It’s been a while since I’ve had to use imperial-size spanners, seen cotter pins, cup-and-cone bottom brackets, or serviced 3-speed Sturmey Archer gears, but this bike was a pleasure to work on and I was impressed by the build quality.
- 2 x Tyres (I had two second-hand ones in stock),
- 2 x CR2032 batteries for the rear LED light (perched on top of the original light). These batteries are about £1 each if you buy from the right place, but can be £5 if you go to the watch shop!
- Replacement clutch for Sturmey Archer 3-speed gears
- Fitted a front light, just something out of the ‘spares’ pile that I keep, something that (almost) fitted the period of the bike.
The full service on these bikes includes all the points that are ona modern bike, but in addition you need to re-grease and adjust the bottom bracket. Modern dérailleur gears take less effort to service than hub gears too. (but as mentioned above, some of this old technology is a pleasure to work on, as the build quality and engineering is superb)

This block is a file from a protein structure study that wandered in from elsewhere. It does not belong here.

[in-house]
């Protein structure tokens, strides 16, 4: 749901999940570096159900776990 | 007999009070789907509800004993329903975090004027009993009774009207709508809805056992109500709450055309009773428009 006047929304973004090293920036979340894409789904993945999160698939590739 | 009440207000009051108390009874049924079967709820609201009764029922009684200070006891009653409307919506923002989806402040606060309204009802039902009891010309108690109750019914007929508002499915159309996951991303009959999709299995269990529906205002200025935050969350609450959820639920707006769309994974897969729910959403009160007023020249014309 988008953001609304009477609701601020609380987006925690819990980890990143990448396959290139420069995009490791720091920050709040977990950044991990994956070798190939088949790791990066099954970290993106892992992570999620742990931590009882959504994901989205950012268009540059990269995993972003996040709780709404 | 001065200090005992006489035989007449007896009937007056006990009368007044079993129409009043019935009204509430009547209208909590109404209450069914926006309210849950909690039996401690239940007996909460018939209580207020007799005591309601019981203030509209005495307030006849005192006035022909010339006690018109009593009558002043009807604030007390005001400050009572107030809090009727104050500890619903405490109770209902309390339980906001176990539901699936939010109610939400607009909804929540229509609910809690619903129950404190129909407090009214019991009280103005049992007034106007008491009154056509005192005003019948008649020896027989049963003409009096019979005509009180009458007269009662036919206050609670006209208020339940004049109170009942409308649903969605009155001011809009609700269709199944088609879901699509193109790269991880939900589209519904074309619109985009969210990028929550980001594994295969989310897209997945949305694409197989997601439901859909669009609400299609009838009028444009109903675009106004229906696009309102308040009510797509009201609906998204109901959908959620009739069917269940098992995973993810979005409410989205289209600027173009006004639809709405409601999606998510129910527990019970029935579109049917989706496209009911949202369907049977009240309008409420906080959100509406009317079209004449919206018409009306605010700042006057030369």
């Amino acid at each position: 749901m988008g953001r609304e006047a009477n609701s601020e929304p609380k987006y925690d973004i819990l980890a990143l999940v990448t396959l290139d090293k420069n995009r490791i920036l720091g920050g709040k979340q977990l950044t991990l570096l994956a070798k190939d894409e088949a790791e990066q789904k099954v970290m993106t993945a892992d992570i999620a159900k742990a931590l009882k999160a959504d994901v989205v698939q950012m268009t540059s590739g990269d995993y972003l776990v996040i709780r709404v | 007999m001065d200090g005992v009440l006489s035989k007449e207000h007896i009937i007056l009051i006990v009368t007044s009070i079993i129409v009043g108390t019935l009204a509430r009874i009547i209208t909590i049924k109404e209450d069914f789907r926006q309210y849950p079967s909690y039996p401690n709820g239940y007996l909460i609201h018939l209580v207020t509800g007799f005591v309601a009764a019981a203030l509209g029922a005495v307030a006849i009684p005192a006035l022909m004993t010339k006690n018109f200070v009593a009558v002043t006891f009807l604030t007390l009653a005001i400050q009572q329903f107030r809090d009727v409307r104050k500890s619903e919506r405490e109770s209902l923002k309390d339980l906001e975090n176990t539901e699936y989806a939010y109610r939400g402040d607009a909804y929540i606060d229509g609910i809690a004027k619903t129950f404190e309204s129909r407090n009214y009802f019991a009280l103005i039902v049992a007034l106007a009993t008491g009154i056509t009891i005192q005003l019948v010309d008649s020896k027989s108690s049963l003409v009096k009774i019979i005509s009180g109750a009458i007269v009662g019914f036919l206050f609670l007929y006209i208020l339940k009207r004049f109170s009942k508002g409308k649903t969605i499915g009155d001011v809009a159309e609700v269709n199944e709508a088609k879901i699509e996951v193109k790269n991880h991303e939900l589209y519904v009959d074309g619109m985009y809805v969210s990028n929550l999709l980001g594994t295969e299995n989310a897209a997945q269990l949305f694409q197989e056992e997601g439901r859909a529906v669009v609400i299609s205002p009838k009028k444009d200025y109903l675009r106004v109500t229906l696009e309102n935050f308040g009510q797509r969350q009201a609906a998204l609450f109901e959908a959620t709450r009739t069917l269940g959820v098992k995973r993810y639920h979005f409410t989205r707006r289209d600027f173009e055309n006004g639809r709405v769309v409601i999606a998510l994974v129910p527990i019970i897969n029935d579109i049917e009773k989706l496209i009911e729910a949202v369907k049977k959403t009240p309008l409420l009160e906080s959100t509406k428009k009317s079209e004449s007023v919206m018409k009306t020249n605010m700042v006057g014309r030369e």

The gears were sometimes slipping between high and middle gear (the clutch wasn’t fully pushing the pawls outwards within the hub gears), and would sometimes jump from low to middle gear (due to the notched clutch, see photo). In other words none of the gears really worked very well (but with a new clutch fitted they do now!)
Some of the metalwork received a re-rust and polish, although the chromed wheels aren’t something I can’t do much with. In fact with the rim being a bit rusty it has probably improved the bike’s braking; compared to modern aluminium wheels chrome wheels are quite slippery!
I charged £50 for this, inclusive of labour and parts. The customer bought the bike to me and collected it afterwards so there was no travel charge.